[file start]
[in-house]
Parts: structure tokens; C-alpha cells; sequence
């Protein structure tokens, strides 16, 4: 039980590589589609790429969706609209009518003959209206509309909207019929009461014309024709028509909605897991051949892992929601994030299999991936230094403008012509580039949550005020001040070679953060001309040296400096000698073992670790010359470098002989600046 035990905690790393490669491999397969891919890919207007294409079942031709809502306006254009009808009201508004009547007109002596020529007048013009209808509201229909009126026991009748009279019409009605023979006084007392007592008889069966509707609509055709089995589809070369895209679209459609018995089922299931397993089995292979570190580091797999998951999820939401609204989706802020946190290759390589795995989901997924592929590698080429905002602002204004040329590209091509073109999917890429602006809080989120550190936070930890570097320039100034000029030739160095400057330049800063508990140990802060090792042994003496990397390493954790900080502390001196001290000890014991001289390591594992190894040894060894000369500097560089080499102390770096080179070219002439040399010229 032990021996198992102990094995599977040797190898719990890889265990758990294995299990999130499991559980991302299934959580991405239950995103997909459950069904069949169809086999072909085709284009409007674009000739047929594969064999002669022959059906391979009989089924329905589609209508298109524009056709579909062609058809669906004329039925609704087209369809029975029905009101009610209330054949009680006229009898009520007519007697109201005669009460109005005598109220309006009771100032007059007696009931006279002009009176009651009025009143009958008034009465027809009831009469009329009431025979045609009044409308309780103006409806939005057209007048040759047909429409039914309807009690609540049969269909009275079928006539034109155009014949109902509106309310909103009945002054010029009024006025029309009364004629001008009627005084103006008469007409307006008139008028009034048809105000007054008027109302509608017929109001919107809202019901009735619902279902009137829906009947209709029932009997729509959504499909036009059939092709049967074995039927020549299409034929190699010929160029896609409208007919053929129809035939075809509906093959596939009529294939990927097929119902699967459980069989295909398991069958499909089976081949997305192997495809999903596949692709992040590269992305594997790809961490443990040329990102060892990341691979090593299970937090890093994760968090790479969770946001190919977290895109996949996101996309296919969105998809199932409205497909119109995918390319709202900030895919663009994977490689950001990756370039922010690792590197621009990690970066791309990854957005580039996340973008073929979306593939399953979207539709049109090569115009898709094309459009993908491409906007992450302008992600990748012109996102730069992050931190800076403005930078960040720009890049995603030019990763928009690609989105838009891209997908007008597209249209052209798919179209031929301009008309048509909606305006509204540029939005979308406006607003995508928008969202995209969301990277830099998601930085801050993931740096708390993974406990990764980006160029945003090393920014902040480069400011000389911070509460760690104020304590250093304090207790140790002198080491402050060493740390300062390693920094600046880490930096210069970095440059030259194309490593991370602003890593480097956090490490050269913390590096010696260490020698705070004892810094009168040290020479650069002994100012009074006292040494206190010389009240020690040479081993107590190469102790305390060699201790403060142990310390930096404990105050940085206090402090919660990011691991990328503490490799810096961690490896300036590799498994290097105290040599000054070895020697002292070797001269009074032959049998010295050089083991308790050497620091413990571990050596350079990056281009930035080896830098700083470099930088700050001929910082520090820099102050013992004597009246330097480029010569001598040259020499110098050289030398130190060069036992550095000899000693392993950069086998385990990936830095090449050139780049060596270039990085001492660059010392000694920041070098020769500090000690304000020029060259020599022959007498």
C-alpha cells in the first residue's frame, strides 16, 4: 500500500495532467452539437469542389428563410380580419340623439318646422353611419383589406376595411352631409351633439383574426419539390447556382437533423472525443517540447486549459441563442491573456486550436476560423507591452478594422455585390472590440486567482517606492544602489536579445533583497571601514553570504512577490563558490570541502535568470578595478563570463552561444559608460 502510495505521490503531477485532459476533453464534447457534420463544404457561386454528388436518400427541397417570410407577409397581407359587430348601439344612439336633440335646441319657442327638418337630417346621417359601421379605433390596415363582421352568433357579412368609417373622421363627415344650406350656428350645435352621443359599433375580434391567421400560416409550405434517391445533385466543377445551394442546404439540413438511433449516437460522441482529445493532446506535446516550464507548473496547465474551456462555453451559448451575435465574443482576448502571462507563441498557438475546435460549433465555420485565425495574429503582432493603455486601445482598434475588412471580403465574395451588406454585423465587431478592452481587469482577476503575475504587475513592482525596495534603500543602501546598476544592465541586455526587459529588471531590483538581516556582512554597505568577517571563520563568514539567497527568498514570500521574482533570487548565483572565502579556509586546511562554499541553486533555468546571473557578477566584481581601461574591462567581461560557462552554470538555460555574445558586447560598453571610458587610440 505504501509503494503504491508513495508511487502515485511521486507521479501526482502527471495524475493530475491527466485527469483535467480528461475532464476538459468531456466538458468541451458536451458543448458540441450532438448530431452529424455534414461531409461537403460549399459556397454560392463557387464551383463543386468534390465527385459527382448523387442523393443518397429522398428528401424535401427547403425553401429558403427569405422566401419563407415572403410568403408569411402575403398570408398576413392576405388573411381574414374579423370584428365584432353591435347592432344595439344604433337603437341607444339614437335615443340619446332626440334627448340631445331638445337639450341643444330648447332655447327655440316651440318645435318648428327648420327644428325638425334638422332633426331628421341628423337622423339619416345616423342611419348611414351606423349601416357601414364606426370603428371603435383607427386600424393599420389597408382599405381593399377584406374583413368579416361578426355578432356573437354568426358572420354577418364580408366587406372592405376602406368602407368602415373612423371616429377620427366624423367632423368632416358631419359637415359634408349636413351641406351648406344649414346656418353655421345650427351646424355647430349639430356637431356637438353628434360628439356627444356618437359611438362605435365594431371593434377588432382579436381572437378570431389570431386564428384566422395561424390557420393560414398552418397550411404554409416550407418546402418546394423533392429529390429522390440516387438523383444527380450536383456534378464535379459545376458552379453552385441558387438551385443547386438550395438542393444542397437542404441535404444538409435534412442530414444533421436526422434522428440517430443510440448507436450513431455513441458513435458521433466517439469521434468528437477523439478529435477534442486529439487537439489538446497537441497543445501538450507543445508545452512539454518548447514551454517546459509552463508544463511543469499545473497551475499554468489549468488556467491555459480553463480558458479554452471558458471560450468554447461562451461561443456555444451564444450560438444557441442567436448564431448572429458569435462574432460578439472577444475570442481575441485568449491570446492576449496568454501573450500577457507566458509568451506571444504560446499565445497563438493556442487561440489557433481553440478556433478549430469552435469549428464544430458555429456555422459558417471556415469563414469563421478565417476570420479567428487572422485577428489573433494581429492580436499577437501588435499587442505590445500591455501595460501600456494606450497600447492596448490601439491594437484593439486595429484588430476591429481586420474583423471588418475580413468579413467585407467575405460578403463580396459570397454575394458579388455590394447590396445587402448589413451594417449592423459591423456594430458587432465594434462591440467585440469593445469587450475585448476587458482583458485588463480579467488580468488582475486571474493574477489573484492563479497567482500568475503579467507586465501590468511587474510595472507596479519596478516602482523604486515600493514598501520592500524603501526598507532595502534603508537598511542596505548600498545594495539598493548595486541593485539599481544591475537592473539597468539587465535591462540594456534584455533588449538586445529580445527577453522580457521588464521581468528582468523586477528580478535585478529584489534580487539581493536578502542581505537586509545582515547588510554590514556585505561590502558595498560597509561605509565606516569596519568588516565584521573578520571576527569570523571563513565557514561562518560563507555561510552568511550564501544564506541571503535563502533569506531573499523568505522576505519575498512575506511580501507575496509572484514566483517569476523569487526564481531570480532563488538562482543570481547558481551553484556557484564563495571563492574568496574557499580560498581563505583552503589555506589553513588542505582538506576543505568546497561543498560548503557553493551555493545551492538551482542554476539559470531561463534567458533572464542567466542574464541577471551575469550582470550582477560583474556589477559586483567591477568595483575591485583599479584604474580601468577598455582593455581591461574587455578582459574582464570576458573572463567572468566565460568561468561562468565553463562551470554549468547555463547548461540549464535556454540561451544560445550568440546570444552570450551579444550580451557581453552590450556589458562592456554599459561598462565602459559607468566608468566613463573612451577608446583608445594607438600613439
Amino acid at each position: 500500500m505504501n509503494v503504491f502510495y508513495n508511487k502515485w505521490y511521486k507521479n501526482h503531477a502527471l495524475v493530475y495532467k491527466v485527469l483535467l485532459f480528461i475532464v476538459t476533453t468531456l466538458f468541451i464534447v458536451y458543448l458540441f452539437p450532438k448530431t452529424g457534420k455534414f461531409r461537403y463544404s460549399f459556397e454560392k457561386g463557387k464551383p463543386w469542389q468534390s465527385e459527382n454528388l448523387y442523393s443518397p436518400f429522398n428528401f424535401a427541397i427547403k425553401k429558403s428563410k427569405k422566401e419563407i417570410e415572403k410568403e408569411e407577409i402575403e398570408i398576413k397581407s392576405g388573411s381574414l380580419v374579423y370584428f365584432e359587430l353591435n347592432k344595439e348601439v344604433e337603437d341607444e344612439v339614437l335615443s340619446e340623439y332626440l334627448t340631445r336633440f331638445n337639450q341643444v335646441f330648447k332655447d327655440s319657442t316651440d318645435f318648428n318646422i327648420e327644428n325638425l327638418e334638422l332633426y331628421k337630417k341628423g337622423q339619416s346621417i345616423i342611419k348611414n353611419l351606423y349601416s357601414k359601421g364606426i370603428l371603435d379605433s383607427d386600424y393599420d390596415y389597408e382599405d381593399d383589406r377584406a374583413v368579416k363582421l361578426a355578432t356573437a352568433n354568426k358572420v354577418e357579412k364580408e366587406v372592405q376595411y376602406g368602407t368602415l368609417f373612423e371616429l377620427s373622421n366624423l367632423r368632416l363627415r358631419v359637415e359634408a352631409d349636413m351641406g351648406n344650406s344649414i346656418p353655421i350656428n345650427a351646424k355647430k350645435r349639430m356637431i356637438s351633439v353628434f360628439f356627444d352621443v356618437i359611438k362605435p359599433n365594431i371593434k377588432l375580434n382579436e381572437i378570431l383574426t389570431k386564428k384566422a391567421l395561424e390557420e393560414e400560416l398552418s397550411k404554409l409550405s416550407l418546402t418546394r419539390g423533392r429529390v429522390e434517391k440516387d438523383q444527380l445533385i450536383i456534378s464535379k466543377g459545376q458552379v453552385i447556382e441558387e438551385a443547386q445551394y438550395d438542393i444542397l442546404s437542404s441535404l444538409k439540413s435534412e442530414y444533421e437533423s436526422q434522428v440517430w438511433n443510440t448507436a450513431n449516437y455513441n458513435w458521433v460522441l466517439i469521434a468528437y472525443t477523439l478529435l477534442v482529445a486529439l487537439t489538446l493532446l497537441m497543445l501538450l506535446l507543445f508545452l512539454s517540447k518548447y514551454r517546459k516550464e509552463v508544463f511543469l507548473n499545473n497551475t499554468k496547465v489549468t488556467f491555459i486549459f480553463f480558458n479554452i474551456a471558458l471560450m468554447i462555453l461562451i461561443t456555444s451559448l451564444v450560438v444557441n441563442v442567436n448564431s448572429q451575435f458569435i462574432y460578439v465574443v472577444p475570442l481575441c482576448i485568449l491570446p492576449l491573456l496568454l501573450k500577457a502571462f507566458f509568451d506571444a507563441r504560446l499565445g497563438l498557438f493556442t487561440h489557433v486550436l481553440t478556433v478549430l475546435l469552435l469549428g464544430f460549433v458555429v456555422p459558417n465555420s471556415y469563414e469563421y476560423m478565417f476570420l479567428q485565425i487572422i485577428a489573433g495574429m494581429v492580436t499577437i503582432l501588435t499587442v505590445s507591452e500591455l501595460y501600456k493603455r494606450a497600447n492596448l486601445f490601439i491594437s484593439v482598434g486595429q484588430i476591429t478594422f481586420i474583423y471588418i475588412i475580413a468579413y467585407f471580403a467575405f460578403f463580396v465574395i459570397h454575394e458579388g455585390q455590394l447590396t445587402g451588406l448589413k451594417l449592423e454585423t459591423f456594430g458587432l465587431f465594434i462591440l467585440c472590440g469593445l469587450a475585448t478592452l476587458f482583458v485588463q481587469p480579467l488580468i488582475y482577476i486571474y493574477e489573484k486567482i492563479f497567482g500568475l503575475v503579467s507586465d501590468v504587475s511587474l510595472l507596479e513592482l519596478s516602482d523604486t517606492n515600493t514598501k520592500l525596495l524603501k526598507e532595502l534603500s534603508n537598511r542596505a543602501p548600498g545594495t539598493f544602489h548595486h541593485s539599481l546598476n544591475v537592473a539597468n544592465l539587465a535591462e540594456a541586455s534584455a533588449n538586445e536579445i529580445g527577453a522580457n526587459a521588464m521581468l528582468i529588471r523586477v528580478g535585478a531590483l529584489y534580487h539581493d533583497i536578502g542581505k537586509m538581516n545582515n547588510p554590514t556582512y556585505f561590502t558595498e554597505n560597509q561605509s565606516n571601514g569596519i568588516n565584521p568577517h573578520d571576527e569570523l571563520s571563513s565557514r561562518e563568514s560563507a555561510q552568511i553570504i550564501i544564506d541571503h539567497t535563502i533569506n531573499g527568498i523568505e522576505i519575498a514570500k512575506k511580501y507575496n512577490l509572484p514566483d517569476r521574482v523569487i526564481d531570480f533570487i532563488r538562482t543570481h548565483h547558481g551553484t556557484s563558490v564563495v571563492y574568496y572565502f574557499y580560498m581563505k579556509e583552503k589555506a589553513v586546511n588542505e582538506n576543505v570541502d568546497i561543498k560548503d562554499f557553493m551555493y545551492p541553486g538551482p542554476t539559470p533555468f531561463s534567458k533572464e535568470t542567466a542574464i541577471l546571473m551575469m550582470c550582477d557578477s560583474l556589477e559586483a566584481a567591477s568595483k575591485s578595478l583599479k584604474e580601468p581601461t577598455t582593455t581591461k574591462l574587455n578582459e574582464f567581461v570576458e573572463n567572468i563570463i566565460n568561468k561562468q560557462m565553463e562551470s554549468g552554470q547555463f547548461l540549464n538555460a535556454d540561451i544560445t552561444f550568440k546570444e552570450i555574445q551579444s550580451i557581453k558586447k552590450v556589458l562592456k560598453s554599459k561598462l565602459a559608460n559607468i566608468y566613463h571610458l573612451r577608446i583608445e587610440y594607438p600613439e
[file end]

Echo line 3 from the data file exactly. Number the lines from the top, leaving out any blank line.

């Protein structure tokens, strides 16, 4: 039980590589589609790429969706609209009518003959209206509309909207019929009461014309024709028509909605897991051949892992929601994030299999991936230094403008012509580039949550005020001040070679953060001309040296400096000698073992670790010359470098002989600046 035990905690790393490669491999397969891919890919207007294409079942031709809502306006254009009808009201508004009547007109002596020529007048013009209808509201229909009126026991009748009279019409009605023979006084007392007592008889069966509707609509055709089995589809070369895209679209459609018995089922299931397993089995292979570190580091797999998951999820939401609204989706802020946190290759390589795995989901997924592929590698080429905002602002204004040329590209091509073109999917890429602006809080989120550190936070930890570097320039100034000029030739160095400057330049800063508990140990802060090792042994003496990397390493954790900080502390001196001290000890014991001289390591594992190894040894060894000369500097560089080499102390770096080179070219002439040399010229 032990021996198992102990094995599977040797190898719990890889265990758990294995299990999130499991559980991302299934959580991405239950995103997909459950069904069949169809086999072909085709284009409007674009000739047929594969064999002669022959059906391979009989089924329905589609209508298109524009056709579909062609058809669906004329039925609704087209369809029975029905009101009610209330054949009680006229009898009520007519007697109201005669009460109005005598109220309006009771100032007059007696009931006279002009009176009651009025009143009958008034009465027809009831009469009329009431025979045609009044409308309780103006409806939005057209007048040759047909429409039914309807009690609540049969269909009275079928006539034109155009014949109902509106309310909103009945002054010029009024006025029309009364004629001008009627005084103006008469007409307006008139008028009034048809105000007054008027109302509608017929109001919107809202019901009735619902279902009137829906009947209709029932009997729509959504499909036009059939092709049967074995039927020549299409034929190699010929160029896609409208007919053929129809035939075809509906093959596939009529294939990927097929119902699967459980069989295909398991069958499909089976081949997305192997495809999903596949692709992040590269992305594997790809961490443990040329990102060892990341691979090593299970937090890093994760968090790479969770946001190919977290895109996949996101996309296919969105998809199932409205497909119109995918390319709202900030895919663009994977490689950001990756370039922010690792590197621009990690970066791309990854957005580039996340973008073929979306593939399953979207539709049109090569115009898709094309459009993908491409906007992450302008992600990748012109996102730069992050931190800076403005930078960040720009890049995603030019990763928009690609989105838009891209997908007008597209249209052209798919179209031929301009008309048509909606305006509204540029939005979308406006607003995508928008969202995209969301990277830099998601930085801050993931740096708390993974406990990764980006160029945003090393920014902040480069400011000389911070509460760690104020304590250093304090207790140790002198080491402050060493740390300062390693920094600046880490930096210069970095440059030259194309490593991370602003890593480097956090490490050269913390590096010696260490020698705070004892810094009168040290020479650069002994100012009074006292040494206190010389009240020690040479081993107590190469102790305390060699201790403060142990310390930096404990105050940085206090402090919660990011691991990328503490490799810096961690490896300036590799498994290097105290040599000054070895020697002292070797001269009074032959049998010295050089083991308790050497620091413990571990050596350079990056281009930035080896830098700083470099930088700050001929910082520090820099102050013992004597009246330097480029010569001598040259020499110098050289030398130190060069036992550095000899000693392993950069086998385990990936830095090449050139780049060596270039990085001492660059010392000694920041070098020769500090000690304000020029060259020599022959007498």